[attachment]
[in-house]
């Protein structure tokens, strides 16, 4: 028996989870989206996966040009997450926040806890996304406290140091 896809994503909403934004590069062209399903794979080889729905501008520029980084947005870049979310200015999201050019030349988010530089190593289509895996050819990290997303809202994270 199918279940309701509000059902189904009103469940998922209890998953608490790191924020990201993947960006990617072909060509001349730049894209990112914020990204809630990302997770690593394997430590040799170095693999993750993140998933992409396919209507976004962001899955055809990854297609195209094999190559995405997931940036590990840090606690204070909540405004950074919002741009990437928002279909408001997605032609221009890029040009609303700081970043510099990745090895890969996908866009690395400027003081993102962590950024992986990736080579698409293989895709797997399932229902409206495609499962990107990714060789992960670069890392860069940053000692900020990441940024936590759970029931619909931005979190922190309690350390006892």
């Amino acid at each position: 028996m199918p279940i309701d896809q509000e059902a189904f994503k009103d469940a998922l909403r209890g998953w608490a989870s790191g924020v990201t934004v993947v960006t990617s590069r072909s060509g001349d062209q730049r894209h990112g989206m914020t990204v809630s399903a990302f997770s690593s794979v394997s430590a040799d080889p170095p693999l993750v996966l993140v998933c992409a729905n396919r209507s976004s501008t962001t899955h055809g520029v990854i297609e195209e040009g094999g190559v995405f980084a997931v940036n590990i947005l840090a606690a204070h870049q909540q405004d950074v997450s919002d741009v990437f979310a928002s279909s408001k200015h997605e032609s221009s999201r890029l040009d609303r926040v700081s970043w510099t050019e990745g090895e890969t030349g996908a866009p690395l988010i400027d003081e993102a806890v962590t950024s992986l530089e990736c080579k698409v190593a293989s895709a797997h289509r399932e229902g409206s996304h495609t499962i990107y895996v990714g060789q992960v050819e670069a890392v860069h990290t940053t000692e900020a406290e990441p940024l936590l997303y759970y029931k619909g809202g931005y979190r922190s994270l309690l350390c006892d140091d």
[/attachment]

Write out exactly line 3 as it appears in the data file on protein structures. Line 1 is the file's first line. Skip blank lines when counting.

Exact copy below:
């Amino acid at each position: 028996m199918p279940i309701d896809q509000e059902a189904f994503k009103d469940a998922l909403r209890g998953w608490a989870s790191g924020v990201t934004v993947v960006t990617s590069r072909s060509g001349d062209q730049r894209h990112g989206m914020t990204v809630s399903a990302f997770s690593s794979v394997s430590a040799d080889p170095p693999l993750v996966l993140v998933c992409a729905n396919r209507s976004s501008t962001t899955h055809g520029v990854i297609e195209e040009g094999g190559v995405f980084a997931v940036n590990i947005l840090a606690a204070h870049q909540q405004d950074v997450s919002d741009v990437f979310a928002s279909s408001k200015h997605e032609s221009s999201r890029l040009d609303r926040v700081s970043w510099t050019e990745g090895e890969t030349g996908a866009p690395l988010i400027d003081e993102a806890v962590t950024s992986l530089e990736c080579k698409v190593a293989s895709a797997h289509r399932e229902g409206s996304h495609t499962i990107y895996v990714g060789q992960v050819e670069a890392v860069h990290t940053t000692e900020a406290e990441p940024l936590l997303y759970y029931k619909g809202g931005y979190r922190s994270l309690l350390c006892d140091d």